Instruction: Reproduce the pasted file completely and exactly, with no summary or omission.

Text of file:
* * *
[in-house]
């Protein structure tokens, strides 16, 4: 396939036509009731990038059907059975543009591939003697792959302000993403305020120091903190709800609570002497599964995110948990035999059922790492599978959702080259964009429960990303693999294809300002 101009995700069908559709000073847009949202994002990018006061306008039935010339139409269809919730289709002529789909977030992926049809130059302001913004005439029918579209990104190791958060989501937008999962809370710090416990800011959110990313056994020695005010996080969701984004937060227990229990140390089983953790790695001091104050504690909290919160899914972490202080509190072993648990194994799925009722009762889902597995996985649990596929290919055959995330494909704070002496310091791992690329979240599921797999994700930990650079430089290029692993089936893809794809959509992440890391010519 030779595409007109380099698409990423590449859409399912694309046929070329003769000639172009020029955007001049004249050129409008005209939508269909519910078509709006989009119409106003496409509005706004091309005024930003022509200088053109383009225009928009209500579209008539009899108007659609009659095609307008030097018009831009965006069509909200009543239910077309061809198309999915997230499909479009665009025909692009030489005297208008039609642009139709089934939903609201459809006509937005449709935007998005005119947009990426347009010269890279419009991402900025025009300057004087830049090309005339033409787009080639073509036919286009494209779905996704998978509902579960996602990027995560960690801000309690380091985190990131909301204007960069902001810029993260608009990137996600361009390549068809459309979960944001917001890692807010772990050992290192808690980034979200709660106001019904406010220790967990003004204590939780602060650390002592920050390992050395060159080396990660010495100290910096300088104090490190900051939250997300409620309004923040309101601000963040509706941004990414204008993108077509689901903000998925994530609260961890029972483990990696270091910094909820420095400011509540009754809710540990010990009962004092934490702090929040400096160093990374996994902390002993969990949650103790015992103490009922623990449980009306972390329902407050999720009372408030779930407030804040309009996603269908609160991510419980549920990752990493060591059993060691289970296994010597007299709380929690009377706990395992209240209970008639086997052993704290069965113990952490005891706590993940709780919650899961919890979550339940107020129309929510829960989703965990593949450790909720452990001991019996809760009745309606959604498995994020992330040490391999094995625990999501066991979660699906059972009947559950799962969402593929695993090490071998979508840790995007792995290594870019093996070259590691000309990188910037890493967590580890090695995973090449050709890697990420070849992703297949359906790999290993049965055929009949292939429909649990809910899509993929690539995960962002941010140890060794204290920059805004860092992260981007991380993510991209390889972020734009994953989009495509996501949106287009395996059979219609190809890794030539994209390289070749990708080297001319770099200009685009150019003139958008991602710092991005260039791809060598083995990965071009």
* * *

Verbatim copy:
[in-house]
């Protein structure tokens, strides 16, 4: 396939036509009731990038059907059975543009591939003697792959302000993403305020120091903190709800609570002497599964995110948990035999059922790492599978959702080259964009429960990303693999294809300002 101009995700069908559709000073847009949202994002990018006061306008039935010339139409269809919730289709002529789909977030992926049809130059302001913004005439029918579209990104190791958060989501937008999962809370710090416990800011959110990313056994020695005010996080969701984004937060227990229990140390089983953790790695001091104050504690909290919160899914972490202080509190072993648990194994799925009722009762889902597995996985649990596929290919055959995330494909704070002496310091791992690329979240599921797999994700930990650079430089290029692993089936893809794809959509992440890391010519 030779595409007109380099698409990423590449859409399912694309046929070329003769000639172009020029955007001049004249050129409008005209939508269909519910078509709006989009119409106003496409509005706004091309005024930003022509200088053109383009225009928009209500579209008539009899108007659609009659095609307008030097018009831009965006069509909200009543239910077309061809198309999915997230499909479009665009025909692009030489005297208008039609642009139709089934939903609201459809006509937005449709935007998005005119947009990426347009010269890279419009991402900025025009300057004087830049090309005339033409787009080639073509036919286009494209779905996704998978509902579960996602990027995560960690801000309690380091985190990131909301204007960069902001810029993260608009990137996600361009390549068809459309979960944001917001890692807010772990050992290192808690980034979200709660106001019904406010220790967990003004204590939780602060650390002592920050390992050395060159080396990660010495100290910096300088104090490190900051939250997300409620309004923040309101601000963040509706941004990414204008993108077509689901903000998925994530609260961890029972483990990696270091910094909820420095400011509540009754809710540990010990009962004092934490702090929040400096160093990374996994902390002993969990949650103790015992103490009922623990449980009306972390329902407050999720009372408030779930407030804040309009996603269908609160991510419980549920990752990493060591059993060691289970296994010597007299709380929690009377706990395992209240209970008639086997052993704290069965113990952490005891706590993940709780919650899961919890979550339940107020129309929510829960989703965990593949450790909720452990001991019996809760009745309606959604498995994020992330040490391999094995625990999501066991979660699906059972009947559950799962969402593929695993090490071998979508840790995007792995290594870019093996070259590691000309990188910037890493967590580890090695995973090449050709890697990420070849992703297949359906790999290993049965055929009949292939429909649990809910899509993929690539995960962002941010140890060794204290920059805004860092992260981007991380993510991209390889972020734009994953989009495509996501949106287009395996059979219609190809890794030539994209390289070749990708080297001319770099200009685009150019003139958008991602710092991005260039791809060598083995990965071009």